Wednesday, December 2, 2015

What is omega/T scaling?

And why is it so elusive?

Quantum many-body systems are characterised by many different energy scales (e.g. Fermi energy, Debye frequency, superconducting energy gap, Kondo temperature, ....). However, in many systems properties are "universal" in that they are determined by a single energy scale. This means that the frequency (omega) and temperature (T) dependence of a spectral function can be written in a form such as
where here  T_ K is the relevant energy scale and I set hbar =1 and k_B = 1.

However, what happens in the limit where the relevant energy scale T_K goes to zero, for example near a quantum critical point? Then the only energy scale present is that defined by the temperature T and we now expect a functional dependence of the form
This is omega/T scaling.

In one dimension the form of the scaling function is specified by conformal field theory and for quantum impurity problems (e.g. Kondo) by boundary conformal field theory.

In 1989 Varma et al. showed that many of the anomalous properties of the metallic phase of the cuprate superconductors at optimal doping could be described in terms of a “marginal Fermi liquid” self energy. They associate this with a spin (and charge) fluctuation spectrum that exhibited omega/T scaling (for all wave vectors). Specifically, the spectral function was linear in frequency at low frequencies, up to a frequency of order T.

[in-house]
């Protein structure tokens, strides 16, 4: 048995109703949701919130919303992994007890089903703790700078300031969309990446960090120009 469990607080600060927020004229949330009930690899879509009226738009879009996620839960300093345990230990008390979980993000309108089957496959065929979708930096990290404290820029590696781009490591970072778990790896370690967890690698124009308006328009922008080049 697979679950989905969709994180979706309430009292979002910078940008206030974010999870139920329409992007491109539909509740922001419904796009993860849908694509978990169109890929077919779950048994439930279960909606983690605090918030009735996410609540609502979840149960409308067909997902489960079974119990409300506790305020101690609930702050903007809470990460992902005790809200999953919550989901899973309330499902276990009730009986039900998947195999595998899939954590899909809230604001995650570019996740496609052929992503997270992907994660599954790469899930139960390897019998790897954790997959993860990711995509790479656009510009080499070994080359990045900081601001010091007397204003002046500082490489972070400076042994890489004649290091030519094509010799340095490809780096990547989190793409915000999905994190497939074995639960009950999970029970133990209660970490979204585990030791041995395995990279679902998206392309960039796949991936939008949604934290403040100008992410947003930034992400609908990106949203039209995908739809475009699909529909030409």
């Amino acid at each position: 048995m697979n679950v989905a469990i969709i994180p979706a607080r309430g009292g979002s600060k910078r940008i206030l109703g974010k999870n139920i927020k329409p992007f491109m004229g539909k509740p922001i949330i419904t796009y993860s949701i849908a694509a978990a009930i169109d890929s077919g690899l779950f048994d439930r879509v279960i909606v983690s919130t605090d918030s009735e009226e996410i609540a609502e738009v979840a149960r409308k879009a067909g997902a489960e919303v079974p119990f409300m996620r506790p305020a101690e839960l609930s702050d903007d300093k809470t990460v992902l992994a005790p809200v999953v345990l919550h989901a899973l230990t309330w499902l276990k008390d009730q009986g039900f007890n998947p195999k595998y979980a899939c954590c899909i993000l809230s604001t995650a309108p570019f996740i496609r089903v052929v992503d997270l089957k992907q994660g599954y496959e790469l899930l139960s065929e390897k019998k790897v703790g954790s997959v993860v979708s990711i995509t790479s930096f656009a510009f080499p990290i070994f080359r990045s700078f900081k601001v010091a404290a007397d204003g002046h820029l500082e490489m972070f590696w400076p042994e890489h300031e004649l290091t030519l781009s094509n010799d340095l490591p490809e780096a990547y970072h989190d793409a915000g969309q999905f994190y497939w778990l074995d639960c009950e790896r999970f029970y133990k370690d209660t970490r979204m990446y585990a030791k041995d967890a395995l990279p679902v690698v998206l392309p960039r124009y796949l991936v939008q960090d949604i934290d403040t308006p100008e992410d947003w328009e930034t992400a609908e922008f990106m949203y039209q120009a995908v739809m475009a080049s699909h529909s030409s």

Some claims about quantum criticality in cuprates are debatable, as discussed here.

Finding concrete realistic theoretical microscopic fermion models that exhibit such scaling has proven challenging.

In his Quantum phase transitions book Sachdev reviews several spin models (e.g. transverse field Ising model in one dimension) that exhibit omega/T scaling in the quantum critical region, associated with a quantum critical point.

 In 1999 Parcollet and Georges  considered a particular limit of a random Heisenberg model which had a spin liquid ground state and a local spin susceptibility chi’’(omega) that exhibited a form consistent with that conjectured in the marginal Fermi liquid scenario.

Local quantum criticality has been observed in a few heavy fermion compounds.  Specifically, in 2000 Schroder et al. observed inelastic neutron scattering gives the following \omega/T scaling,

In 2008 Kirchner and Si showed that near the quantum critical point in the Ising-anisotropic Bose-Fermi Kondo model (BFKM) with a sub-ohmic bath (i.e. a very specific model!) they obtained omega/T scaling similar to that associated with boundary conformal field theory, even though the model has no obvious conformal invariance.

This is my potted history and understanding. I welcome corrections and clarifications.

1 comment:

  1. The first neutron scattering evidence of omega/T scaling in a heavy fermion was in UCu5-xPdx - Aronson et al, Phys Rev Lett 75, 725 (1995), and that really was local quantum criticality, since it was completely Q-independent, although we missed the opportunity to call it that at the time. Some interpreted it as Kondo disorder, but UCu4Pd can be highly ordered and later muSR work showed that the scaling was robust with annealing.